Roger Hilton

January 1957

1957

Medium
Oil paint on canvas
Dimensions
Support: 660 x 660 mm
frame: 699 x 699 x 43 mm
Collection
Tate
Acquisition
Purchased 1958
Reference
T00173

Display caption

This is one of the first works Hilton painted in St Ives following his decision to move to Cornwall late in 1956. By this time his severely abstract Neo-Plastic phase of the early 1950s was passing. As 'January 1957' shows, Hilton's painting became more improvisatory and expressionistic. The surface of the paint is broken up and lines are freely drawn. The artist used a range of techniques, including palette knife, brush and drawing straight from the paint tube. The move towards more muted, earthy colour and solid, organic form is also apparent. These changes were no doubt inspired by the shapes and colours of the Cornish landscape.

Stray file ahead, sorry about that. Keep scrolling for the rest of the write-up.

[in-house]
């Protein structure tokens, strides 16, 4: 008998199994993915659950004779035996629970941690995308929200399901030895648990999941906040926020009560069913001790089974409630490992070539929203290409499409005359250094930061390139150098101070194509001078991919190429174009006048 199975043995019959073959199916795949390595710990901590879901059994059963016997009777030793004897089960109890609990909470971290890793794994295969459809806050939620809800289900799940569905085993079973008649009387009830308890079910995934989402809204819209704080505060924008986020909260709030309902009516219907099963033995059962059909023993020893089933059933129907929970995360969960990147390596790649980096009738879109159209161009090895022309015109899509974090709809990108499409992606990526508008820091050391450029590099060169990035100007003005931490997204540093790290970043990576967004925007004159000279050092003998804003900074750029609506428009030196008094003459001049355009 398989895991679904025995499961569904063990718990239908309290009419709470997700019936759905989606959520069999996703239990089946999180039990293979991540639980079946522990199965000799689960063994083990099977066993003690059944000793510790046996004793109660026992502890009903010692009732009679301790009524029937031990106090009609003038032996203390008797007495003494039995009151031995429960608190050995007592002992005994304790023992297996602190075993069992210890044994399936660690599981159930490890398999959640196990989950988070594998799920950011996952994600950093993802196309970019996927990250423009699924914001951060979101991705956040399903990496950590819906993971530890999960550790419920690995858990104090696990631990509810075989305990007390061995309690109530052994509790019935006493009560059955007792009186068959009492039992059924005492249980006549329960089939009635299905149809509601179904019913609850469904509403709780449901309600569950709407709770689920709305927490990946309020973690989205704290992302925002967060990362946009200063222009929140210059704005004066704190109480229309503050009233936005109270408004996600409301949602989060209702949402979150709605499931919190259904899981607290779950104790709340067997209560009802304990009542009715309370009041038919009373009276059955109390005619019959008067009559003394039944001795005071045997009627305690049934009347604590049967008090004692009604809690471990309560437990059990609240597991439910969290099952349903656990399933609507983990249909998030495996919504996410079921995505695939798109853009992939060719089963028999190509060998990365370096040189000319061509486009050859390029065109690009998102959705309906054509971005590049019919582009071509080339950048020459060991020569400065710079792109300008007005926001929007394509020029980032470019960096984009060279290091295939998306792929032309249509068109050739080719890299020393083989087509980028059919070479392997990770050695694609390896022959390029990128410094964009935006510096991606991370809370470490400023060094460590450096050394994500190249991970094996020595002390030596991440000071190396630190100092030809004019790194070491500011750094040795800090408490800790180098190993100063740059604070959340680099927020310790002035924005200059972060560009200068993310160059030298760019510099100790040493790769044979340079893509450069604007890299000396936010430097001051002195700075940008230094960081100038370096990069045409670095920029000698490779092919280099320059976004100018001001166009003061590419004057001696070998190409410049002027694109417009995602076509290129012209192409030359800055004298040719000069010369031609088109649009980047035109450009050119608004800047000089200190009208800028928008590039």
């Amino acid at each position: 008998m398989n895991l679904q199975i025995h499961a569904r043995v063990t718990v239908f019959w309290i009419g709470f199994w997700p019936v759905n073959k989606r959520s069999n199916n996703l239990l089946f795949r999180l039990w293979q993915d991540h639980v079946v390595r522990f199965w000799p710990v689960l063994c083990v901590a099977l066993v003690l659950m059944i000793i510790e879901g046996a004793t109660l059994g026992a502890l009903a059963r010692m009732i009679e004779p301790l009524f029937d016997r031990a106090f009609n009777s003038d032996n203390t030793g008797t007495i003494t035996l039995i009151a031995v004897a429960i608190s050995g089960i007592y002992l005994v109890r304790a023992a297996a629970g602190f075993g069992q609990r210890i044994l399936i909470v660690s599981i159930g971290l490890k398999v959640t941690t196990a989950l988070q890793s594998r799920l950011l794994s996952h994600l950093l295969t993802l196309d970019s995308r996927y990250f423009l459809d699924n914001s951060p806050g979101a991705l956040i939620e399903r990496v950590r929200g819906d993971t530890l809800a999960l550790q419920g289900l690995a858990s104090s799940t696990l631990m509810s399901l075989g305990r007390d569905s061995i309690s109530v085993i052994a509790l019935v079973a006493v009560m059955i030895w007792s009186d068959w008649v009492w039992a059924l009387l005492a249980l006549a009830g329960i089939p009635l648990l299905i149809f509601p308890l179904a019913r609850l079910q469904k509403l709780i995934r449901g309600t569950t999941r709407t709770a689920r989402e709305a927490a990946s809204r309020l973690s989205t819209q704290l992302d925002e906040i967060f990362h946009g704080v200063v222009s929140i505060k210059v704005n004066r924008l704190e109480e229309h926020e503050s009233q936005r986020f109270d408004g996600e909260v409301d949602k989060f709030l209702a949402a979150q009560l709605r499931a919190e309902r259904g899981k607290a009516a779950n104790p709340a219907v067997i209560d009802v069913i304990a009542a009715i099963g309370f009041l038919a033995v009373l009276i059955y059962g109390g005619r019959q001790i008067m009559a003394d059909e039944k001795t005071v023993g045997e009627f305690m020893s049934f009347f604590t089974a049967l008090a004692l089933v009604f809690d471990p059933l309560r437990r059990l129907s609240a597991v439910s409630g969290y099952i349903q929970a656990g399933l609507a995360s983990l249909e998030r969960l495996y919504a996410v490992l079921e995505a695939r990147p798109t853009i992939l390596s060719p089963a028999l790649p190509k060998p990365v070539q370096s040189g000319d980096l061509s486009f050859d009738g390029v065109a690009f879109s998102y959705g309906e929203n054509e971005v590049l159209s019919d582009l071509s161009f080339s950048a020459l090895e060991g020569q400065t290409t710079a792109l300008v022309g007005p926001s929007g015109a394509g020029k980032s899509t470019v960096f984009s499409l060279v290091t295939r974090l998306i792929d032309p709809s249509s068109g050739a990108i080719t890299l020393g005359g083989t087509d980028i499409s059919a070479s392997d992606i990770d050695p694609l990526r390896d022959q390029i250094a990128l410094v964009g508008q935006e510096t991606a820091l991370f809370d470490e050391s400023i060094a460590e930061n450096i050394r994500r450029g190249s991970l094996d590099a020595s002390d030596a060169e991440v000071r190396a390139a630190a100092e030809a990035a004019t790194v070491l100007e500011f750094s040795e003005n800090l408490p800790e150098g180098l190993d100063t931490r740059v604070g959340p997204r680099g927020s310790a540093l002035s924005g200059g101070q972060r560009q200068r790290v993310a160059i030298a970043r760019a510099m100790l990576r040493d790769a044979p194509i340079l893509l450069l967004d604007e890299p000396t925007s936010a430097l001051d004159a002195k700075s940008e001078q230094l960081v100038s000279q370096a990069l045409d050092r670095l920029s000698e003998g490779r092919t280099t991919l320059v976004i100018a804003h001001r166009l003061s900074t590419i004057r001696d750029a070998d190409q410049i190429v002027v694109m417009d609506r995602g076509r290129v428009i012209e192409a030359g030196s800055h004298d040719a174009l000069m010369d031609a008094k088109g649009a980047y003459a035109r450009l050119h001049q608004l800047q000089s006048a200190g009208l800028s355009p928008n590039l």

Gallery label, September 2004

Catalogue entry

T00173 JANUARY 1957 1957
 
Inscr. on back, ‘Roger Hilton Jan. 1957’.
Canvas, 26×26 (66×66).
Purchased from the artist (Knapping Fund) 1958.
Exh: Metavisual, Tachiste, Abstract Painting in England To-day, Redfern Gallery, April–May 1957 (148), as ‘Painting, 1957, I’; 50 Ans de Peinture abstraite, Galerie Creuze, Paris, May–June 1957 (165); I.C.A., February–March 1958 (20, repr.).
Repr: Connoisseur, CXLVIII, 1961, p.313.

Painted at St Ives in the spring of 1957, this was the first of a series. It was painted just before a picture of the same size purchased by the Contemporary Art Society which is also non-figurative.

Published in:
Mary Chamot, Dennis Farr and Martin Butlin, The Modern British Paintings, Drawings and Sculpture, London 1964, I

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